Gail Adams thought she was doing the right thing when she opened her heart and her wallet to a charitable organization seeking funds to provide "crucial medical services and equipment to disabled and handicapped children in Vermont."
Unfortunately, less than half of one percent of the money raised actually went for that purpose, according to a suit filed by the state of Vermont against the companies and individuals connected with the solicitations.
Adams (not her real name) is just one of an untold number of contributors to various charitable causes who often discover -- or in some cases, never discover -- that their donations failed to reach their intended targets.
Vermont officials reported that less than 30 percent of the $1 million per year donated by the state's residents through commercial fund-raisers reach the charities, with the rest going to the fund-raisers.
Organizations like Church World Service -- which do not use commercial fund-raisers -- give "nearly all" of the donations received from the denominations to the programs for which they are solicited, noted Bob Arnold of CWS. Only a small percentage of funds received from the general public are used to cover costs of mailings and administering the disaster response, he said.
At the United Methodist Committee on Relief (UMCOR) and many other mainstream faith-based organizations, 100 percent of funds donated for a specific relief effort go to that project. Commercial fund-raisers are not used by UMCOR.
Karl Emerson, director of the Pennsylvania Bureau of Charitable Organizations, said there are good charitable organizations -- and bad.
"Most charitable organizations deserve our generous support," Emerson said. "However, there are also many unscrupulous organizations soliciting in Pennsylvania that employ fraudulent or deceptive fund-raising tactics to prey upon those who willingly extend a helping hand."
"While the vast majority of charities are honest and ethical in their fund-raising practices, there are unscrupulous operators who will seek to take advantage of American generosity," added Bennett M. Weiner, vice president and director of the Philanthropic Advisory Service of the Council of Better Business Bureaus. "The public should not let their guard down and should carefully evaluate appeals for support."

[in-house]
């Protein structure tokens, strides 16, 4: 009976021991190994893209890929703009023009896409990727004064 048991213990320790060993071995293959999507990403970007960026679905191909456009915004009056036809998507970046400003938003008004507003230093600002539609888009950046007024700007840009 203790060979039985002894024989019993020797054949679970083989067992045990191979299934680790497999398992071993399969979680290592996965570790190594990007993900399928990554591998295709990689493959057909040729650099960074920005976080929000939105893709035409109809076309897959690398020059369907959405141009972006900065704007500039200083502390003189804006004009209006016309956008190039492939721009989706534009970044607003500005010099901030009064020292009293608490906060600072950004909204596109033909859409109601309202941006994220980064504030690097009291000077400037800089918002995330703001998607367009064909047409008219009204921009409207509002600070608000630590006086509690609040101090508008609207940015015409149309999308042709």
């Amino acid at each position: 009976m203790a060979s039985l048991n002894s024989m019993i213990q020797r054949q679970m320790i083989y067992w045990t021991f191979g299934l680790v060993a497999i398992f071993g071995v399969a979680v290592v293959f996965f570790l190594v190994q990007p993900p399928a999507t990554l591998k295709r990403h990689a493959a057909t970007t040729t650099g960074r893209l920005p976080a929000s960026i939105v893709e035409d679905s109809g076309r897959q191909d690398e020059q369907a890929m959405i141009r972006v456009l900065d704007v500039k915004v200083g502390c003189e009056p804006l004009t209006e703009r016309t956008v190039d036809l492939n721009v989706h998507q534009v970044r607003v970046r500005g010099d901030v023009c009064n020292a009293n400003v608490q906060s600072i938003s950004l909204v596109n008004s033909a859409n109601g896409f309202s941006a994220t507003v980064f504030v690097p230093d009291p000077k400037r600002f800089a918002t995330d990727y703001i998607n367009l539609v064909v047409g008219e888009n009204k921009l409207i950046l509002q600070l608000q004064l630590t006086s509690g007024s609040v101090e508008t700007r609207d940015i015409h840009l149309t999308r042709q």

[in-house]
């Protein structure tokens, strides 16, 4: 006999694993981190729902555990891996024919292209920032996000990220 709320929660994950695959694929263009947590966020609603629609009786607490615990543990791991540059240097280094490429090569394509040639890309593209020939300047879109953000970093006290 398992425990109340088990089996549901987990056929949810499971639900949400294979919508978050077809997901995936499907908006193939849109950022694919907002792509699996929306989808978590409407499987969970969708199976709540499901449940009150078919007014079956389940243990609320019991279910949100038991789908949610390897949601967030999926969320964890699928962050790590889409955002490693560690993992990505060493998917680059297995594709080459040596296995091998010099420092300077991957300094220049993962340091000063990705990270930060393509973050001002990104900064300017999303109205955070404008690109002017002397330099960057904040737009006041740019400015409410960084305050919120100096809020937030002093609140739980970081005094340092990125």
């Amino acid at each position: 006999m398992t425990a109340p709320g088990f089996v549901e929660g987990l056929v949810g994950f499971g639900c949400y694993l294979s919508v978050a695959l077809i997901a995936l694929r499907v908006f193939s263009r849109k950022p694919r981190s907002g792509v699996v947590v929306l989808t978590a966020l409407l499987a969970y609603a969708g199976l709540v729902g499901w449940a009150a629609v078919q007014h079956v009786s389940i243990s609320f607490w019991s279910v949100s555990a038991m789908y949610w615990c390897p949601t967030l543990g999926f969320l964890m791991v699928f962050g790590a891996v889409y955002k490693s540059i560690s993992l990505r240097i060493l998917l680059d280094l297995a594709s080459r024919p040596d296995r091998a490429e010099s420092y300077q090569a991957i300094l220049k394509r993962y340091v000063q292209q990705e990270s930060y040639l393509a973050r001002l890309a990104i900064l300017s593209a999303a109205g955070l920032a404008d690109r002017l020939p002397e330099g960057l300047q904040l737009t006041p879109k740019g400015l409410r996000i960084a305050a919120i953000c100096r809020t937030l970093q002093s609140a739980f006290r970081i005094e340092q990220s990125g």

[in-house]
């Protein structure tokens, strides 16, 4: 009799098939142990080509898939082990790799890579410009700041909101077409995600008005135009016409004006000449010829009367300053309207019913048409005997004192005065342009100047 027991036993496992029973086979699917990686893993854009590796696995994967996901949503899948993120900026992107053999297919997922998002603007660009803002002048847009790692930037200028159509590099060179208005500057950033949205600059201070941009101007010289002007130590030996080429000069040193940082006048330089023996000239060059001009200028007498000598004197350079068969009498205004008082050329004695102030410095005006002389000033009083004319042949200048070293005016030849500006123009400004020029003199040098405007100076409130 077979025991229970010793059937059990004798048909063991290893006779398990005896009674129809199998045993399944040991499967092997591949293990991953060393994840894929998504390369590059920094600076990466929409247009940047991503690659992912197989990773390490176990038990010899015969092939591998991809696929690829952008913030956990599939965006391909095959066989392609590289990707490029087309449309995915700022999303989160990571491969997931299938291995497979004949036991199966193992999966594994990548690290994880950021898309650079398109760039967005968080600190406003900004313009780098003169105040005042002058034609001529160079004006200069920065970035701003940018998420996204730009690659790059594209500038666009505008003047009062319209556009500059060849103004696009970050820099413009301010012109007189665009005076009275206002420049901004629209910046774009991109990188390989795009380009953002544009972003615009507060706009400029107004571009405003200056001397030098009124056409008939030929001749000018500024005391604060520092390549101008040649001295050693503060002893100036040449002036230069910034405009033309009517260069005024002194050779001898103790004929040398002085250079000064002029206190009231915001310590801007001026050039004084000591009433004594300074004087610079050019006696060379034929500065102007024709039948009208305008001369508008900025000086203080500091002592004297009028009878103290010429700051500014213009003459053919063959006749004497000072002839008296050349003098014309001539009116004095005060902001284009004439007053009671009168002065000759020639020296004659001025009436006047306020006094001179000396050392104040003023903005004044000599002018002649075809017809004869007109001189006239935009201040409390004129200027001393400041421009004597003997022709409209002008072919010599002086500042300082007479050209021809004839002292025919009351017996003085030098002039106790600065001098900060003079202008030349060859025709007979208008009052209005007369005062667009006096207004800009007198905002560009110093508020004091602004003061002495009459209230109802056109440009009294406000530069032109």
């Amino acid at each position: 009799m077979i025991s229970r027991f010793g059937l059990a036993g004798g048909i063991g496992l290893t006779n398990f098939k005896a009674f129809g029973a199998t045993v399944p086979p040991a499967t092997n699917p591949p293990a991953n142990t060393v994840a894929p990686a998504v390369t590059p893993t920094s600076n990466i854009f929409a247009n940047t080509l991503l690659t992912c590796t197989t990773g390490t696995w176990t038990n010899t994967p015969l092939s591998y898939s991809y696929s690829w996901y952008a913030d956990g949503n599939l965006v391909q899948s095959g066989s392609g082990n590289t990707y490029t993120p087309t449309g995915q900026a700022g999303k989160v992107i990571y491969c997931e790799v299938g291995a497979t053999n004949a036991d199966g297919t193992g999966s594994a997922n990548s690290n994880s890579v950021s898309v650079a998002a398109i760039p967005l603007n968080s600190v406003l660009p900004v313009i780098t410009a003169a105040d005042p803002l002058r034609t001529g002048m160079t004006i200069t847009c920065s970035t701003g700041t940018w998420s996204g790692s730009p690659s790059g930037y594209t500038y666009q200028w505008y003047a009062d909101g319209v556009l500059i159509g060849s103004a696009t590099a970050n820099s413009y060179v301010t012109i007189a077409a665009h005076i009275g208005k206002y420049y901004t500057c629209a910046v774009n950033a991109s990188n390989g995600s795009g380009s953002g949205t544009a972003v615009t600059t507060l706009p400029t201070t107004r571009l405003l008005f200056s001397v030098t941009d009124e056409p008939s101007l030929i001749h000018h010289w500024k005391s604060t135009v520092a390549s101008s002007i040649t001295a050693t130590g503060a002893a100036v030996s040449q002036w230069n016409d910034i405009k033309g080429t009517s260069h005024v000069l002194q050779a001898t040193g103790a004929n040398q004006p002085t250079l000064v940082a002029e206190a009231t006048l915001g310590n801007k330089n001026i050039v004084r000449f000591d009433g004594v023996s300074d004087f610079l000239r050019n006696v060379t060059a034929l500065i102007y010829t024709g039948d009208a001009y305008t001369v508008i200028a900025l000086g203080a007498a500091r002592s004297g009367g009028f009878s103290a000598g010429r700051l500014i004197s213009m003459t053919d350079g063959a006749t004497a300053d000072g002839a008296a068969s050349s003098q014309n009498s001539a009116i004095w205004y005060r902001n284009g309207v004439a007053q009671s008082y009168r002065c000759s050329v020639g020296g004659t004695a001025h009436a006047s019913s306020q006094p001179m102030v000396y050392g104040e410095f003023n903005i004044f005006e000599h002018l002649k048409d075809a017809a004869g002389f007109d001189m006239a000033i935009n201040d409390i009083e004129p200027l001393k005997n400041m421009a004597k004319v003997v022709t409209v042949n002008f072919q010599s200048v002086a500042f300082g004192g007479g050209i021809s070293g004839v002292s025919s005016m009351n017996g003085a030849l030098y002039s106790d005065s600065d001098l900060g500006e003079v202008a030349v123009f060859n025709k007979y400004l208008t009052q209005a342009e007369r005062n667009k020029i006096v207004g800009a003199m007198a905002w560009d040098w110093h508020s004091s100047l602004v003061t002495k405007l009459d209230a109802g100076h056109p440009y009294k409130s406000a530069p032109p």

In the state of Washington, only about one-third of the donations collected by commercial fund-raising firms wound up in the hands of charities, the Secretary of State's Office there reported.
That meant that of the $126 million in charitable donations raised, $85 million went for fund-raising expenses and profit while only $41 million was given to client charities.
Washington officials noted that in one case, a fund-raiser reported turning over less than 2 percent of the total funds received.
Further south, in California, less than half of the nearly $193 million charitable donations collected by commercial fund-raising firms in 1997 made it to the charities, according to a report by former Attorney General Dan Lungren. The 43.7 percent of money that the charities received was an increase over 1996, when only 37 percent did, he noted.
"Simply put, substantially less than one-half of every dollar donated by Californians to charities which used these commercial fund-raisers did not go to charity at all, but instead went to solicitation expenses and to fund-raiser profits," Lungren reported.
"It is important to note that most of the 80,000 charities registered with the Attorney General in California do not use commercial fund-raisers to raise funds," he added.
The federal government estimates that between $1 billion and $2 billion of the more than $143 billion raised annually for charity in the U.S. is misused or ends up in the pockets of fraudulent solicitors.